Rabbi Elazar ben Pedat went and sat before Rabbi Yoḥanan. With regard to every matter that Rabbi Yoḥanan would say, Rabbi Elazar ben Pedat would say to him: There is a ruling which is taught in a baraita that supports your opinion. Rabbi Yoḥanan said to him: Are you comparable to the son of Lakish? In my discussions with the son of Lakish, when I would state a matter, he would raise twenty-four difficulties against me in an attempt to disprove my claim, and I would answer him with twenty-four answers, and the halakha by itself would become broadened and clarified. And yet you say to me: There is a ruling which is taught in a baraita that supports your opinion. Do I not know that what I say is good?

Rabbi Yitzchak Blau drives home the point of this powerful passage:

R. Yohanan is incredulous that R. Elazar thinks this will replace Reish Lakish.  It was precisely the ongoing argumentation between R. Yohanan and Reish Laskish that led to a flowering of Torah.  This is what R. Yohanan feels cannot be replaced.  R. Yohanan is teaching us that the ideal chavruta is not the person who quickly endorses everything his study partner says.  On the contrary!  The ideal chavruta challenges one’s ideas.  This process generates growth in learning.  We should add that the same principle also applies to other forms of friendship.  Instead of looking for friends who will always agree with us, we should seek out those who are willing to tell us when they think we have erred, whether intellectually, ethically or religiously…

Indeed, many of the rabbis in the Talmud are known to us in reference to their Bar Pelugta – literally the person with whom they disagree.  Hillel and and Shammai.  Rav and Shmuel.  Abaye and Rava.

So, what are we to do?  We all live in echo chambers and we  may even be aware of this.  But, as we have already seen, simply knowing on an intellectual level will not necessarily change our behavior or our biases.

With this in mind, I want to share with you a bar pelugta  I recently encountered:  J.D. Vance.  He is the author of a book called Hillbilly Elegy: A Memoir of a Family and a Culture in Crisis.  Many hailed this book THE Most important explanation of the current political environment in America.  The author is a proud Hillbilly, whose family began in Kentucky and migrated to Middletown, Ohio after WWII and his book was lauded for explaining the Middle America that voted Donald Trump into office to the great shock of those living on the coasts.

Vance is able to escape the cycle of poverty and violence that has taken hold of his community.  He attended university, served in the Marines and went to Yale Law School.  He does not reject the community from which he came, despite being painfully aware of the many shortcomings and failures.

Rod Dreher wrote about the book in American Conservative:

The book is an American classic, an extraordinary testimony to the brokenness of the white working class, but also its strengths. It’s one of the best books I’ve ever read…You cannot understand what’s happening now without first reading J.D. Vance. His book does for poor white people what Ta-Nehisi Coates’s book did for poor black people: give them voice and presence in the public square.

In one of the more telling passages of the book, Vance describes the deep despair felt by many in Appalachia.

I’m the kind of patriot whom people in the Acela corridor laught at.  I choke up when I hear Lee Greenwood’s cheesy anthem “Proud to be an American.”  When I was sixteen, I vowed that every time I met a veteran, i would go out of my way to shake his or her hand, even if I had to awkwardly interject to do so.  To this day, I refuse to watch Saving Private Ryan around anyone by my closest friends, because I can’t stop from crying during the final scene.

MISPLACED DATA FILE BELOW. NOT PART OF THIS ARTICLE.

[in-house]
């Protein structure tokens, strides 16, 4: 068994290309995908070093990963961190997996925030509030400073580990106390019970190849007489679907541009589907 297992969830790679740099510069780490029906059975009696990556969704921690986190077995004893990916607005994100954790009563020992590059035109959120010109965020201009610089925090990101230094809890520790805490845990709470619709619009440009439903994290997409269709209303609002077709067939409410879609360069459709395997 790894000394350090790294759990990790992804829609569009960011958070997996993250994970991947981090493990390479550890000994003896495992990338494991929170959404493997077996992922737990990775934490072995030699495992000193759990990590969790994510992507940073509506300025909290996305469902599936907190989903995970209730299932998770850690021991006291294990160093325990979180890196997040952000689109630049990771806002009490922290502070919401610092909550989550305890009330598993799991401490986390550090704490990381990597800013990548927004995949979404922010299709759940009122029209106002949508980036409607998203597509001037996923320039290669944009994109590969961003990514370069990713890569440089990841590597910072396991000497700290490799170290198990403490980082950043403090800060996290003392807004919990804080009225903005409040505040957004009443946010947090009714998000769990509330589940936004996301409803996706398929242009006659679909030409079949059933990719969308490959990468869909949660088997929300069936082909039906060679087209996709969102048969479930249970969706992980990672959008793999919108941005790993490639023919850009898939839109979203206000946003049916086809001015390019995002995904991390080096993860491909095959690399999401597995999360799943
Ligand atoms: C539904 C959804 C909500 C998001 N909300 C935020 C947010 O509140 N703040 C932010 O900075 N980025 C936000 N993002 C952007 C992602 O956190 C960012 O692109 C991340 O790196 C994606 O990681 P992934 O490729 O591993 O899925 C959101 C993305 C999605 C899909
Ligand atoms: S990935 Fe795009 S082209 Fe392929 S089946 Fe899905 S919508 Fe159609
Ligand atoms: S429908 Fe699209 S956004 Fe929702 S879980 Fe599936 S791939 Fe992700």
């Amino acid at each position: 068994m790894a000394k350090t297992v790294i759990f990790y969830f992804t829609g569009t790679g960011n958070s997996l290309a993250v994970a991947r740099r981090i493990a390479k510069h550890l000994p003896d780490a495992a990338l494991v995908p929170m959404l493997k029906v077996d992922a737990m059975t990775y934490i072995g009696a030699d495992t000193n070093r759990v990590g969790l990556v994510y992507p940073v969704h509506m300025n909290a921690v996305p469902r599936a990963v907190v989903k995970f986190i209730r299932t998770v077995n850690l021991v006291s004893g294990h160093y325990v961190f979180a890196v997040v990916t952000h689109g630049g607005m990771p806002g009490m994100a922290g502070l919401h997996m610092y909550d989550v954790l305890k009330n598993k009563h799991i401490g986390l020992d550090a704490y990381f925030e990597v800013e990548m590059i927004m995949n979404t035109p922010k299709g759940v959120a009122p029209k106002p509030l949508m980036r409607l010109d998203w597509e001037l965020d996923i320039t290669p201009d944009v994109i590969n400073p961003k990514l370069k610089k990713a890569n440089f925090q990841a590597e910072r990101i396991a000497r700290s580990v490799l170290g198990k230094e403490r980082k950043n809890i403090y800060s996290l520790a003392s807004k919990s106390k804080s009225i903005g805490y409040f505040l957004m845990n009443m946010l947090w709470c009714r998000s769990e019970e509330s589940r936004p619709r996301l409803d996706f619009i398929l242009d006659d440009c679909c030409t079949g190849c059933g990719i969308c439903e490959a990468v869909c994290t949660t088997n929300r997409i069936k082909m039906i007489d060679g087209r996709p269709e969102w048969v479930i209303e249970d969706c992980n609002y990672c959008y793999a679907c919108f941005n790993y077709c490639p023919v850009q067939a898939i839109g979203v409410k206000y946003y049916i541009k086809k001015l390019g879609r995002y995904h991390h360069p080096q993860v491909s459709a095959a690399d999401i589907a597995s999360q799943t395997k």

Mamaw and Papaw [his grandparents] taught me that we live in the best and greatest cocunry on earth.  This fact gave meaning to my childhood…
If Mamaw’s second God was the United States of America, then many people in my community were losing something akin to a religion.  The tie that bound them to their neighbors, that inspired them in the way my patriotism had always inspired me, had seemingly vanished.

For me, reading J.D. Vance’s account of growing up in Middle-America was a wonderful way to get way beyond the echo chamber in which I so often find myself.  Vance is a relatable character.  He is thoughtful and insightful.  And he is not afraid to point out what is wrong with his own community.  There is certainly an echo chamber that exists when it comes to politics, the news.

And it is true when it comes to Judaism and the Jewish people.  We talk about a love of klal Yisrael of אחינו כל בית ישראל. And we are surrounded by Jews of all stripes – to the right and to the left of us.

But let me issue personal challenge to all of us here today.  There is a great irony that exists in our shul and shuls like ours and in the Modern Orthodox world in general:  We are passionate and staunchly committed to our intellectual openness and tolerance.  We talk about pluralism.  Yet, for all of our talk, look around.  Think about who our friends are.  We are an extremely homogenous community.   The challenge as we prepare to hear the Shofar – the true sound of the shofar and not the echo – is for us to break free of the echo chambers in which we live.

The shofar is a powerful call to us:  There are many “voices” and “noises” that surround us all the time.  The shofar challenges us to find the sincere voices among all the echoes.  And those sincere voices exist in all communities among all types of people.

Let me end by quoting one of the most authoritative and authentic voices in America, Bruce Springsteen.  In his memoir he writes:

There are many good, even great, voices out there tied to people who will never sound convincing or exciting.  They are all over TV talent shows and in lounges in Holiday Inns all across America.  They can carry a tune, sound tonally impeccable, they can hit all the high notes, but they cannot capture the full emotional content of a song.  They cannot sing deeply.
If you were lucky enough to be born with an instrument and the instinctive knowledge to know what to do with it, you are blessed indeed

As we prepare to hear the Shofar, let me riff on this – if we are able to HEAR the sincere voices that will carry us beyond the echo chamber, then we are blessed indeed.

Shanah Tova.

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One Comment
  1. Mindy Dickler permalink

    Shanah tovah! I’m so glad you shared this. I was quite moved by it. Glad to be able to be inspired by your drash while I’m in Israel, thanks to the internet! You make such valid points! Good food for thought!

    ~~ Mindy/אמא